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Microsoft

Microsoft Drops .NET Name For Next Windows Server 490 490

Posted by timothy
from the muddled-nomenclature dept.
metamatic writes "C|net is reporting that Microsoft is dropping the name "Windows .NET Server" and going back to "Windows Server 200x" (where x is currently expected to be 3). Other products with .NET in the name are also being evaluated for renaming. Analysts are being quoted as saying that slapping .NET on so many Microsoft products has confused people as to what .NET actually means. Or could it be that customers know what it means, but nobody wants to buy it?" Obiwan Kenobi points out a similar article at ENT News
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Microsoft Drops .NET Name For Next Windows Server

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  • buzzword compliant? (Score:5, Interesting)

    by Maeryk (87865) on Friday January 10, 2003 @05:51PM (#5058733) Journal
    Is it that even Microsoft is suffering in the dot-com crash and the burst of the tech bubble? Possibly with the advent of sites like this one, Cnet, and shows like Screensavers, people are beginning to realize a buzzword is just that, and nothing more?

    I kinda thought that naming something ".net" was kinda stupid after the bad taste left in Joe Public's mouth after the whole ".com" thing..
    but Im far from a rabid Microsoft supporter anyway.

    I still think it should be "Microsoft.ownsU" for the truth in advertising requirements.

    Maeryk
  • Misunderstanding (Score:5, Interesting)

    by YellowElectricRat (637662) on Friday January 10, 2003 @05:55PM (#5058786) Journal
    There certainly is a glut of managers who think that .NET must be something to do with the little messenger icon that pops up when you install Windows XP and it asks you to register your .NET passport. And this isn't just your typical pointy-haired manager type, it's people with a reasonable amount of technical expertise, too. I've had to do plenty of explaining as to what .NET is when these managers see it in the spec document. I have to say though, that (so far) .NET is a pleasure to work with for developing those intra-extranet synergistic B2B enterprise solutions. It seems to lend itself quite well to that :)
  • by Anonymous Coward on Friday January 10, 2003 @05:59PM (#5058827)
    With so much $ in the bank, they will let go of their failures quickly. Even though the tech community still teases them about Bob and crap like that, Microsoft pretend it never happened. Slowly, this will happen with .NET. It was a horrible idea from the start, and has severely backfired. Even though their credibility is ruined, they will move on and bumble around in the dark some more until they catch on to something. In the fable, the boy who cried wolf got three chances. Microsoft seems to get a lot more credit and trust from people than that, so it doesn't really matter that this has flopped on their face. They could have just released an upgrade to VB, but they had to sound like they had a lot more up their sleeves than that. They are casting a NET for a new strategy for the company, and they keep coming back with tin cans.
  • Re:.NET slapping. (Score:4, Interesting)

    by Enzondio (110173) <jelmoreNO@SPAMlexile.com> on Friday January 10, 2003 @06:00PM (#5058831) Homepage
    Visual Studio.NET is the biggest one I can think of (and consequently VB.NET, ASP.NET, etc.)

    It is similar to Java, the big difference being that many many languages could all be compiled into the same bytecode.

    What was spiffy was you could very easily use different languages for different parts of your program. Business logic in C, interface in VB, etc.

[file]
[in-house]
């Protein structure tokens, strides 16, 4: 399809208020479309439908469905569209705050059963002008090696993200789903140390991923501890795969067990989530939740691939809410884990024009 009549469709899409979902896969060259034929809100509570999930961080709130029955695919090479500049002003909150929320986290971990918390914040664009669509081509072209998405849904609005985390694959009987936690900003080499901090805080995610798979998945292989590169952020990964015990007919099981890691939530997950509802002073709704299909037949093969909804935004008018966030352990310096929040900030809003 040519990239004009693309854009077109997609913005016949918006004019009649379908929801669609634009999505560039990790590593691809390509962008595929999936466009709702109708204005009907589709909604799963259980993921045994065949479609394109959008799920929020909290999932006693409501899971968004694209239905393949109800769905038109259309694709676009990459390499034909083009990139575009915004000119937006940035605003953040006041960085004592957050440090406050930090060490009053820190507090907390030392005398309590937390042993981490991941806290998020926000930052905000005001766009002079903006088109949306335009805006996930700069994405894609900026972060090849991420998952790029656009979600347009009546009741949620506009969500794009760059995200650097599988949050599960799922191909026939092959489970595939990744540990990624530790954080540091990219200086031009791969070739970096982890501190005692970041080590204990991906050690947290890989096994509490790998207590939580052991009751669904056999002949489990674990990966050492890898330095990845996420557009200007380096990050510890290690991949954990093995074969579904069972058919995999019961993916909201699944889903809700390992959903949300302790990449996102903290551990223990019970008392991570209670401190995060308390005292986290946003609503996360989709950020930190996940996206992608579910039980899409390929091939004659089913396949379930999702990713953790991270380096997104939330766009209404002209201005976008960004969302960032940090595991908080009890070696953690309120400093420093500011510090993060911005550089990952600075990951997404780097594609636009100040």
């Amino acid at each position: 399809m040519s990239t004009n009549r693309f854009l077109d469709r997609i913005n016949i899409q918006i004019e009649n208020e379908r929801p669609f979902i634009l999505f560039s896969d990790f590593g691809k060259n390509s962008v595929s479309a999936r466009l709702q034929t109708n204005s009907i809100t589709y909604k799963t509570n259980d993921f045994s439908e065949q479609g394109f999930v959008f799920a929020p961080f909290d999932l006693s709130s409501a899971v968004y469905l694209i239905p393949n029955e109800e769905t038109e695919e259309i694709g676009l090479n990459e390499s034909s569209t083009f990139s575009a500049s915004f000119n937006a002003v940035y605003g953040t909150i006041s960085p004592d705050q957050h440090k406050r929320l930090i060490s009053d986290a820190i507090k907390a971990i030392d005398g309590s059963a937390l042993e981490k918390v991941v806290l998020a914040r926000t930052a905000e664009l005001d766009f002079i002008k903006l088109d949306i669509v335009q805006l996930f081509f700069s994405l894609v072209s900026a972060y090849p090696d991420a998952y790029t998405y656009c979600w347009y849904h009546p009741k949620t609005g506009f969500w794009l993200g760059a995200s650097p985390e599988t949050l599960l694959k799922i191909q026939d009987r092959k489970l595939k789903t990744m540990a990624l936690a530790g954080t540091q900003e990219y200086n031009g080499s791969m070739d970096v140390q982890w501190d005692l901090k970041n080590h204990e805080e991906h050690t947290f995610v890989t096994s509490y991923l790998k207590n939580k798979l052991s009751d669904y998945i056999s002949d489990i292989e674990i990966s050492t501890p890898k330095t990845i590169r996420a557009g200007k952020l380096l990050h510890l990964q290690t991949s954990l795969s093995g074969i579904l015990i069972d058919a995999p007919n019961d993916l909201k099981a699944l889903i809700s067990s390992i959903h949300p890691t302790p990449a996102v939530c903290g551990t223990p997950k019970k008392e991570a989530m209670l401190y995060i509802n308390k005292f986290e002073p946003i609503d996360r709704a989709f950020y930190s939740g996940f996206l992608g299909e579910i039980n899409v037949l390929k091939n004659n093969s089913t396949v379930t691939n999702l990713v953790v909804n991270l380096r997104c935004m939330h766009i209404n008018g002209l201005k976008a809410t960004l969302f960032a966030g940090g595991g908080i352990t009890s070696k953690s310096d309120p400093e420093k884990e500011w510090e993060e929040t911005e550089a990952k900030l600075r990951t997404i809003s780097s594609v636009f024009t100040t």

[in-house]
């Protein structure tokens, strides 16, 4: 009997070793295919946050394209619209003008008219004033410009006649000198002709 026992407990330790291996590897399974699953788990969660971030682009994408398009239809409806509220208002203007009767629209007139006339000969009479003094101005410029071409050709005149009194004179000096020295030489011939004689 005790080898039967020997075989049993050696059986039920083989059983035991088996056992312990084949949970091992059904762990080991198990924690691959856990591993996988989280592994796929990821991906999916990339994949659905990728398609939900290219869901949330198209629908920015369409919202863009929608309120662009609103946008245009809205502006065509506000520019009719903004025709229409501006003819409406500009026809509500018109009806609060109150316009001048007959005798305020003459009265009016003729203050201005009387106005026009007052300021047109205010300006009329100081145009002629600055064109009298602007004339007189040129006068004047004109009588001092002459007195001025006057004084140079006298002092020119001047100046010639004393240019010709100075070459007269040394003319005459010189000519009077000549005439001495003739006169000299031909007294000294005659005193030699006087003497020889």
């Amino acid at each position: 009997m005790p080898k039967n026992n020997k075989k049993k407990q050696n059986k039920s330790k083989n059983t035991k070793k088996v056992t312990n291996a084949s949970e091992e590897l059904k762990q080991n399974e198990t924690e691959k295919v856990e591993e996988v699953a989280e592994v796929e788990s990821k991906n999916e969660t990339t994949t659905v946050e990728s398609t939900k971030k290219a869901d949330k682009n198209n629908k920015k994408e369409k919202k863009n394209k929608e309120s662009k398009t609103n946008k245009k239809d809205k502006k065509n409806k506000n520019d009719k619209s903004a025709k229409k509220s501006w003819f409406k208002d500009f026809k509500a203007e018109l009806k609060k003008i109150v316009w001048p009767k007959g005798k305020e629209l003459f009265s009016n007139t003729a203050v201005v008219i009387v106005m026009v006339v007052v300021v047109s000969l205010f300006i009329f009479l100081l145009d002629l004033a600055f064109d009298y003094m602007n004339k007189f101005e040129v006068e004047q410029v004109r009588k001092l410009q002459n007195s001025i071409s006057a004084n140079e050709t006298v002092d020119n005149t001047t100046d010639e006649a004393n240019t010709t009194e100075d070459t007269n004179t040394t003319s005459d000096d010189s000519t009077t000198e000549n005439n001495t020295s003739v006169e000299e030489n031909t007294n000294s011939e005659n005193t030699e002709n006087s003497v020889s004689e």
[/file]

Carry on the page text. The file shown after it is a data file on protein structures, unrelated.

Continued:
I know you could do this before but .NET made it much easier. It's not a bad product, it's just not the end all be all that they were hyping. And is that really all that surprising?
  • by MonTemplar (174120) <slashdot@alanralph.co.uk> on Friday January 10, 2003 @06:02PM (#5058856) Homepage Journal
    Actually, I think it's more like what they did when they changed Windows NT 5.0 to Windows 2000 - hoping to ditch all the bad news (mainly delays in getting to a working product) associated with the former name.
  • by posternutbaguk (637765) <`sparky' `at' `epenguin.zzn.com'> on Friday January 10, 2003 @06:03PM (#5058865) Homepage
    A name change may seem a small thing, but not too long ago microsoft were telling all and sundry that .NET would be the future of the computing world.

    The fact that they change the name to something NOT containing the magic term '.NET' must mean, at the least, that all the expensive PR has failed.

    microsoft need to actually demonstrate an actual use for .NET, after all, if I'm a qualified C++ programmer and I don't really know what it's 'about', how the hell is Joe Public gonna buy into this?
  • Re:Misunderstanding (Score:3, Interesting)

    by 2nd Post! (213333) <gundbear@@@pacbell...net> on Friday January 10, 2003 @06:15PM (#5058971) Homepage
    ".NET is a pleasure to work with for developing those intra-extranet synergistic B2B enterprise solutions."

    It sounds like you're taking about WebObjects when you say that...

    This is the blurb from the WebObjects site:
    "A powerful rapid application development environment, backed by Web service, data access and page generation capabilities, extends the reach of developers and reduces the cost of ownership by ensuring flexible, maintainable design. WebObjects is the ideal way to develop, deploy and extend powerful web services."

    The difference being that WebObjects is 5 versions and 3 OSes old now, stable, and based on 'open' technologies, and .NET isn't :D
  • What is .NET? (Score:5, Interesting)

    by r (13067) on Friday January 10, 2003 @06:19PM (#5058994)
    i've been able to find at least three distinct meanings of the .NET tag:
    1. in the web development circles, it's used for next-generation tools and services for writing web applications. for example, ASP.NET [asp.net], SOAP RPC, and various other web- and XML-based services

    2. in the web customer services domain, it was going to be a secure roaming account scheme, a.k.a. the Passport .NET [passport.net]